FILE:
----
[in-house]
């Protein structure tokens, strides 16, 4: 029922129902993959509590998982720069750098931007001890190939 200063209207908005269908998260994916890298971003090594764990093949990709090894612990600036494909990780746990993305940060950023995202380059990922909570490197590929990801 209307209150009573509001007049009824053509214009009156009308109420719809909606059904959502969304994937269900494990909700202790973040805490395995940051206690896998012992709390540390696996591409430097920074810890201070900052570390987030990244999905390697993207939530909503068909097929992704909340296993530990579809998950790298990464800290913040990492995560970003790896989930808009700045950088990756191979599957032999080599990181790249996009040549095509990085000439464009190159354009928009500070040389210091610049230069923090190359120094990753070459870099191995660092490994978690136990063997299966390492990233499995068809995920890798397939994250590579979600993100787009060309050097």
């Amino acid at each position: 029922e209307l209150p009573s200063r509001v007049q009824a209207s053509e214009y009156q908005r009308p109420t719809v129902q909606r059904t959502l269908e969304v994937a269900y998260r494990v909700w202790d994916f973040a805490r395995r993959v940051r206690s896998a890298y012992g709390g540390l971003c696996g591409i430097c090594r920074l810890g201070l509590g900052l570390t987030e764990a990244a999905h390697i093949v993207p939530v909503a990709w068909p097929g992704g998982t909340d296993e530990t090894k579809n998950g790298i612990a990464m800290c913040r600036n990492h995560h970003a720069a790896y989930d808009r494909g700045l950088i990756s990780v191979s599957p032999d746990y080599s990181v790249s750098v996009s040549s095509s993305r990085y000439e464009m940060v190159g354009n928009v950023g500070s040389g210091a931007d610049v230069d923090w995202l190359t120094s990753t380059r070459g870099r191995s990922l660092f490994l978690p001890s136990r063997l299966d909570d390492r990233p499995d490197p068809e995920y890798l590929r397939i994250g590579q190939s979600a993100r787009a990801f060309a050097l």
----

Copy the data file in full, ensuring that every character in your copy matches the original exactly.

[in-house]
């Protein structure tokens, strides 16, 4: 029922129902993959509590998982720069750098931007001890190939 200063209207908005269908998260994916890298971003090594764990093949990709090894612990600036494909990780746990993305940060950023995202380059990922909570490197590929990801 209307209150009573509001007049009824053509214009009156009308109420719809909606059904959502969304994937269900494990909700202790973040805490395995940051206690896998012992709390540390696996591409430097920074810890201070900052570390987030990244999905390697993207939530909503068909097929992704909340296993530990579809998950790298990464800290913040990492995560970003790896989930808009700045950088990756191979599957032999080599990181790249996009040549095509990085000439464009190159354009928009500070040389210091610049230069923090190359120094990753070459870099191995660092490994978690136990063997299966390492990233499995068809995920890798397939994250590579979600993100787009060309050097």
């Amino acid at each position: 029922e209307l209150p009573s200063r509001v007049q009824a209207s053509e214009y009156q908005r009308p109420t719809v129902q909606r059904t959502l269908e969304v994937a269900y998260r494990v909700w202790d994916f973040a805490r395995r993959v940051r206690s896998a890298y012992g709390g540390l971003c696996g591409i430097c090594r920074l810890g201070l509590g900052l570390t987030e764990a990244a999905h390697i093949v993207p939530v909503a990709w068909p097929g992704g998982t909340d296993e530990t090894k579809n998950g790298i612990a990464m800290c913040r600036n990492h995560h970003a720069a790896y989930d808009r494909g700045l950088i990756s990780v191979s599957p032999d746990y080599s990181v790249s750098v996009s040549s095509s993305r990085y000439e464009m940060v190159g354009n928009v950023g500070s040389g210091a931007d610049v230069d923090w995202l190359t120094s990753t380059r070459g870099r191995s990922l660092f490994l978690p001890s136990r063997l299966d909570d390492r990233p499995d490197p068809e995920y890798l590929r397939i994250g590579q190939s979600a993100r787009a990801f060309a050097l």